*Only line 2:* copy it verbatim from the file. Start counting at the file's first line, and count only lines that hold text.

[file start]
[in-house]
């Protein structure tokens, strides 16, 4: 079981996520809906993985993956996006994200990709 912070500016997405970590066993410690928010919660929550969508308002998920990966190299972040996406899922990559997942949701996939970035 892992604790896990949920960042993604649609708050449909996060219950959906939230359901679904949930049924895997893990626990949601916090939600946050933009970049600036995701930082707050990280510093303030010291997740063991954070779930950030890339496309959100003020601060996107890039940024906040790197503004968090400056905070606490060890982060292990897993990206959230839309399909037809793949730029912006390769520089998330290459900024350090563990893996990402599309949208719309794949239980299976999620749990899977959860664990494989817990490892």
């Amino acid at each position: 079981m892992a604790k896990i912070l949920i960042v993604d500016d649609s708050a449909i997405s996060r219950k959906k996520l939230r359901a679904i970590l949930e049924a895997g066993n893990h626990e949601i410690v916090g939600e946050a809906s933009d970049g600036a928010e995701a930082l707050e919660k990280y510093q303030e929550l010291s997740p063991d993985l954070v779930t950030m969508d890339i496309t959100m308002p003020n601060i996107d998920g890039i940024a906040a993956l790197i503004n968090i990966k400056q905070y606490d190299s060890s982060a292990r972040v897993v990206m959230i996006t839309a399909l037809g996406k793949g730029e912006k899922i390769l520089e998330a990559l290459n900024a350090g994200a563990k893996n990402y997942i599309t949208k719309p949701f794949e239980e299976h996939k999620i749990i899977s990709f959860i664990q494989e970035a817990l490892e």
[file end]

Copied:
């Protein structure tokens, strides 16, 4: 079981996520809906993985993956996006994200990709 912070500016997405970590066993410690928010919660929550969508308002998920990966190299972040996406899922990559997942949701996939970035 892992604790896990949920960042993604649609708050449909996060219950959906939230359901679904949930049924895997893990626990949601916090939600946050933009970049600036995701930082707050990280510093303030010291997740063991954070779930950030890339496309959100003020601060996107890039940024906040790197503004968090400056905070606490060890982060292990897993990206959230839309399909037809793949730029912006390769520089998330290459900024350090563990893996990402599309949208719309794949239980299976999620749990899977959860664990494989817990490892």